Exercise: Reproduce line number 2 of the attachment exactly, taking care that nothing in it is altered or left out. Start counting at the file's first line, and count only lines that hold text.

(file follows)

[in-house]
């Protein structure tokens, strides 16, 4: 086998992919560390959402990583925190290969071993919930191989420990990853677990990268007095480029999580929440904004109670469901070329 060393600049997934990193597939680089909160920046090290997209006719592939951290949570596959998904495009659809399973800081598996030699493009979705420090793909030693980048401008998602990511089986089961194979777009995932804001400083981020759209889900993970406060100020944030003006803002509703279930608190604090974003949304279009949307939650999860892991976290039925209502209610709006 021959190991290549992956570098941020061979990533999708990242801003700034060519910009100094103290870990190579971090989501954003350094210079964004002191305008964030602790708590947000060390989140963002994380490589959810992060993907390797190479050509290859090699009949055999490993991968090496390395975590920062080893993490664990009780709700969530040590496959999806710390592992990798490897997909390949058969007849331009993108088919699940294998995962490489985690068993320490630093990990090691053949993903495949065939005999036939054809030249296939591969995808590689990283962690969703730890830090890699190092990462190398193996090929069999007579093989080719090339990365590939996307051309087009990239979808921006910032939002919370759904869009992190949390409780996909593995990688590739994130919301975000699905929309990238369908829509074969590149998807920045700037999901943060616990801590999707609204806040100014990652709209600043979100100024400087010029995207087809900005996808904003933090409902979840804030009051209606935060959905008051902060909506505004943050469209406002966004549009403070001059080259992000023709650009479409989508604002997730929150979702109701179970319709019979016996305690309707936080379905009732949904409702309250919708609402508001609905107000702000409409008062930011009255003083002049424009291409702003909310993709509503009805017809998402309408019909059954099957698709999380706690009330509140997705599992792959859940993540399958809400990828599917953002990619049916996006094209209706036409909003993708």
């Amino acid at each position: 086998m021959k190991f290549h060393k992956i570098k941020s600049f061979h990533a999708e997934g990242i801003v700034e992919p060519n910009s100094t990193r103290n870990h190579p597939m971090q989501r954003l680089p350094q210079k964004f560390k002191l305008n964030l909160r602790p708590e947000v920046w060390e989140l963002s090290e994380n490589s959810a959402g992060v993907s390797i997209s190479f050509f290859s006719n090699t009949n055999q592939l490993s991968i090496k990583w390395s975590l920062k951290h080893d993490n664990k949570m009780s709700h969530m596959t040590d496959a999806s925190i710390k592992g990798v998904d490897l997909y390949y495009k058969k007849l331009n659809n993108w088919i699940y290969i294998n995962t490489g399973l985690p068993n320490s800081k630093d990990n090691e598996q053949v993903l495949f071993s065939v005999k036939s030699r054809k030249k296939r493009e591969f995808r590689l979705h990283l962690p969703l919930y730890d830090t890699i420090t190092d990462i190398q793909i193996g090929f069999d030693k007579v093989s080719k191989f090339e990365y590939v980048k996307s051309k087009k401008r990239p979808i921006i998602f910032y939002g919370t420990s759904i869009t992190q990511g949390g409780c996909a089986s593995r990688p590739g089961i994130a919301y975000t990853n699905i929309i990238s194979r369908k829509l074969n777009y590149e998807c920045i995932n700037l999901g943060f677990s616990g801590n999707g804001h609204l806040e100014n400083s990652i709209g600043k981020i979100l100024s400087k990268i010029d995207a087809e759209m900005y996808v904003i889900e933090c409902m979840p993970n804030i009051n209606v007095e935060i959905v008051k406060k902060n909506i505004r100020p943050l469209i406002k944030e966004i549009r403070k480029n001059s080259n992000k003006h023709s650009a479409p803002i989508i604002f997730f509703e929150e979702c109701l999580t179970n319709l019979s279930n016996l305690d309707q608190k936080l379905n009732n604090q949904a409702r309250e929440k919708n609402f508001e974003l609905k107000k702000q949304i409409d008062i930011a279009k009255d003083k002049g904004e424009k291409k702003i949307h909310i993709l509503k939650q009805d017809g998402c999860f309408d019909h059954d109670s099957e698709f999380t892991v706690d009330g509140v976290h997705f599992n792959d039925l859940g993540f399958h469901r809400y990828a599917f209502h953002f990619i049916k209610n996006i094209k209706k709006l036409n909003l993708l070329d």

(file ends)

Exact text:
């Protein structure tokens, strides 16, 4: 086998992919560390959402990583925190290969071993919930191989420990990853677990990268007095480029999580929440904004109670469901070329 060393600049997934990193597939680089909160920046090290997209006719592939951290949570596959998904495009659809399973800081598996030699493009979705420090793909030693980048401008998602990511089986089961194979777009995932804001400083981020759209889900993970406060100020944030003006803002509703279930608190604090974003949304279009949307939650999860892991976290039925209502209610709006 021959190991290549992956570098941020061979990533999708990242801003700034060519910009100094103290870990190579971090989501954003350094210079964004002191305008964030602790708590947000060390989140963002994380490589959810992060993907390797190479050509290859090699009949055999490993991968090496390395975590920062080893993490664990009780709700969530040590496959999806710390592992990798490897997909390949058969007849331009993108088919699940294998995962490489985690068993320490630093990990090691053949993903495949065939005999036939054809030249296939591969995808590689990283962690969703730890830090890699190092990462190398193996090929069999007579093989080719090339990365590939996307051309087009990239979808921006910032939002919370759904869009992190949390409780996909593995990688590739994130919301975000699905929309990238369908829509074969590149998807920045700037999901943060616990801590999707609204806040100014990652709209600043979100100024400087010029995207087809900005996808904003933090409902979840804030009051209606935060959905008051902060909506505004943050469209406002966004549009403070001059080259992000023709650009479409989508604002997730929150979702109701179970319709019979016996305690309707936080379905009732949904409702309250919708609402508001609905107000702000409409008062930011009255003083002049424009291409702003909310993709509503009805017809998402309408019909059954099957698709999380706690009330509140997705599992792959859940993540399958809400990828599917953002990619049916996006094209209706036409909003993708």